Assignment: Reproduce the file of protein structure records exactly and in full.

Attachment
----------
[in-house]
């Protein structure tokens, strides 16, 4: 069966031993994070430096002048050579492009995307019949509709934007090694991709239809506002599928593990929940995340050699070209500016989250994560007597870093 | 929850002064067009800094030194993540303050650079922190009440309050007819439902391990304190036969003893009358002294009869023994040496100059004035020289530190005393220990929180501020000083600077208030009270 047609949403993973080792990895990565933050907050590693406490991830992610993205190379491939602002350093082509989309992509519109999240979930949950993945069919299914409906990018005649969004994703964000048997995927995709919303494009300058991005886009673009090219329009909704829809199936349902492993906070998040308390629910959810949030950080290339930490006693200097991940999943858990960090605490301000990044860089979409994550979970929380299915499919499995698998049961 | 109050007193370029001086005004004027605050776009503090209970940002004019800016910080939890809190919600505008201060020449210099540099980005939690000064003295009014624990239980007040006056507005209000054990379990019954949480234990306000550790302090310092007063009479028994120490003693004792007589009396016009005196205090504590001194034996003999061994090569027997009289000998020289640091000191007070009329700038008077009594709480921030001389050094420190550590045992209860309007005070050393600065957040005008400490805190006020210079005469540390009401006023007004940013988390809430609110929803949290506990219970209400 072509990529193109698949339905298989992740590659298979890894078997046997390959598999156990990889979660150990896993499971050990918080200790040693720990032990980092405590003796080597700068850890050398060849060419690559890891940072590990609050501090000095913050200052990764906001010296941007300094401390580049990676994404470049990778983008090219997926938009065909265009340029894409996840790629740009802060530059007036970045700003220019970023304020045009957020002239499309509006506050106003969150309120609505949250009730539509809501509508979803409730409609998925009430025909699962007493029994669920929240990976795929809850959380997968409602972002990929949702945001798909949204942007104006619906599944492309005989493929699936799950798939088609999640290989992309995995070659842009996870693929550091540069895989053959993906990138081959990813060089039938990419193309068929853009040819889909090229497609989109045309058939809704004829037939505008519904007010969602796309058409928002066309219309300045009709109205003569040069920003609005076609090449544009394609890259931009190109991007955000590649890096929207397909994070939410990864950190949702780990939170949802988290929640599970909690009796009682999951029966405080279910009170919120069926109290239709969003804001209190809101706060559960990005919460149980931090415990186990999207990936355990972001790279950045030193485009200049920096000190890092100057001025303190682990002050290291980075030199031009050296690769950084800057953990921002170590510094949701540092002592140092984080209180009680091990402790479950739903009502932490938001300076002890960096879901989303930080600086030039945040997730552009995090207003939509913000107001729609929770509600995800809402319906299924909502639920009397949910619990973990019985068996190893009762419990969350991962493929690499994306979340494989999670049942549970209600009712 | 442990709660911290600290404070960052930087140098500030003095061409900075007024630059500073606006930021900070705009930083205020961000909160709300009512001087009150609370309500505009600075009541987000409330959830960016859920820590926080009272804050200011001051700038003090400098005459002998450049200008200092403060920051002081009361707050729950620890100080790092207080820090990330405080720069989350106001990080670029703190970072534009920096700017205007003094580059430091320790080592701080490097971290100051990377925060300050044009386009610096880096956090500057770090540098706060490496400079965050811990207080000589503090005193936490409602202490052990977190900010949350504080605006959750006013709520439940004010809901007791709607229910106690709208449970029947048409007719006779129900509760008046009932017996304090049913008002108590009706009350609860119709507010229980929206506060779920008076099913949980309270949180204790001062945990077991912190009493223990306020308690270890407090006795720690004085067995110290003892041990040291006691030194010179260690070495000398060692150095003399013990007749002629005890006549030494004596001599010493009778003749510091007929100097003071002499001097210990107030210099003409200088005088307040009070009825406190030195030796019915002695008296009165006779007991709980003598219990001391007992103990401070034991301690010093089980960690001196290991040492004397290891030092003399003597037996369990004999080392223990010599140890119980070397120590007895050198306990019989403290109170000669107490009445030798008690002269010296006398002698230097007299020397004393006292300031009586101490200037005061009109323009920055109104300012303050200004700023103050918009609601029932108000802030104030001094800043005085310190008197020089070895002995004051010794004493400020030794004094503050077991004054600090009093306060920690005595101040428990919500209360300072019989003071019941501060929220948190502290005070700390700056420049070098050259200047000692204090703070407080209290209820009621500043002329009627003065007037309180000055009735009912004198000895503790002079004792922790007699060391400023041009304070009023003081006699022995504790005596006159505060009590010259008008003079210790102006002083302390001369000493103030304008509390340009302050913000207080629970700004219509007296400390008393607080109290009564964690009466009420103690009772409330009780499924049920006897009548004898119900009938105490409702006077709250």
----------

[in-house]
């Protein structure tokens, strides 16, 4: 069966031993994070430096002048050579492009995307019949509709934007090694991709239809506002599928593990929940995340050699070209500016989250994560007597870093 | 929850002064067009800094030194993540303050650079922190009440309050007819439902391990304190036969003893009358002294009869023994040496100059004035020289530190005393220990929180501020000083600077208030009270 047609949403993973080792990895990565933050907050590693406490991830992610993205190379491939602002350093082509989309992509519109999240979930949950993945069919299914409906990018005649969004994703964000048997995927995709919303494009300058991005886009673009090219329009909704829809199936349902492993906070998040308390629910959810949030950080290339930490006693200097991940999943858990960090605490301000990044860089979409994550979970929380299915499919499995698998049961 | 109050007193370029001086005004004027605050776009503090209970940002004019800016910080939890809190919600505008201060020449210099540099980005939690000064003295009014624990239980007040006056507005209000054990379990019954949480234990306000550790302090310092007063009479028994120490003693004792007589009396016009005196205090504590001194034996003999061994090569027997009289000998020289640091000191007070009329700038008077009594709480921030001389050094420190550590045992209860309007005070050393600065957040005008400490805190006020210079005469540390009401006023007004940013988390809430609110929803949290506990219970209400 072509990529193109698949339905298989992740590659298979890894078997046997390959598999156990990889979660150990896993499971050990918080200790040693720990032990980092405590003796080597700068850890050398060849060419690559890891940072590990609050501090000095913050200052990764906001010296941007300094401390580049990676994404470049990778983008090219997926938009065909265009340029894409996840790629740009802060530059007036970045700003220019970023304020045009957020002239499309509006506050106003969150309120609505949250009730539509809501509508979803409730409609998925009430025909699962007493029994669920929240990976795929809850959380997968409602972002990929949702945001798909949204942007104006619906599944492309005989493929699936799950798939088609999640290989992309995995070659842009996870693929550091540069895989053959993906990138081959990813060089039938990419193309068929853009040819889909090229497609989109045309058939809704004829037939505008519904007010969602796309058409928002066309219309300045009709109205003569040069920003609005076609090449544009394609890259931009190109991007955000590649890096929207397909994070939410990864950190949702780990939170949802988290929640599970909690009796009682999951029966405080279910009170919120069926109290239709969003804001209190809101706060559960990005919460149980931090415990186990999207990936355990972001790279950045030193485009200049920096000190890092100057001025303190682990002050290291980075030199031009050296690769950084800057953990921002170590510094949701540092002592140092984080209180009680091990402790479950739903009502932490938001300076002890960096879901989303930080600086030039945040997730552009995090207003939509913000107001729609929770509600995800809402319906299924909502639920009397949910619990973990019985068996190893009762419990969350991962493929690499994306979340494989999670049942549970209600009712 | 442990709660911290600290404070960052930087140098500030003095061409900075007024630059500073606006930021900070705009930083205020961000909160709300009512001087009150609370309500505009600075009541987000409330959830960016859920820590926080009272804050200011001051700038003090400098005459002998450049200008200092403060920051002081009361707050729950620890100080790092207080820090990330405080720069989350106001990080670029703190970072534009920096700017205007003094580059430091320790080592701080490097971290100051990377925060300050044009386009610096880096956090500057770090540098706060490496400079965050811990207080000589503090005193936490409602202490052990977190900010949350504080605006959750006013709520439940004010809901007791709607229910106690709208449970029947048409007719006779129900509760008046009932017996304090049913008002108590009706009350609860119709507010229980929206506060779920008076099913949980309270949180204790001062945990077991912190009493223990306020308690270890407090006795720690004085067995110290003892041990040291006691030194010179260690070495000398060692150095003399013990007749002629005890006549030494004596001599010493009778003749510091007929100097003071002499001097210990107030210099003409200088005088307040009070009825406190030195030796019915002695008296009165006779007991709980003598219990001391007992103990401070034991301690010093089980960690001196290991040492004397290891030092003399003597037996369990004999080392223990010599140890119980070397120590007895050198306990019989403290109170000669107490009445030798008690002269010296006398002698230097007299020397004393006292300031009586101490200037005061009109323009920055109104300012303050200004700023103050918009609601029932108000802030104030001094800043005085310190008197020089070895002995004051010794004493400020030794004094503050077991004054600090009093306060920690005595101040428990919500209360300072019989003071019941501060929220948190502290005070700390700056420049070098050259200047000692204090703070407080209290209820009621500043002329009627003065007037309180000055009735009912004198000895503790002079004792922790007699060391400023041009304070009023003081006699022995504790005596006159505060009590010259008008003079210790102006002083302390001369000493103030304008509390340009302050913000207080629970700004219509007296400390008393607080109290009564964690009466009420103690009772409330009780499924049920006897009548004898119900009938105490409702006077709250």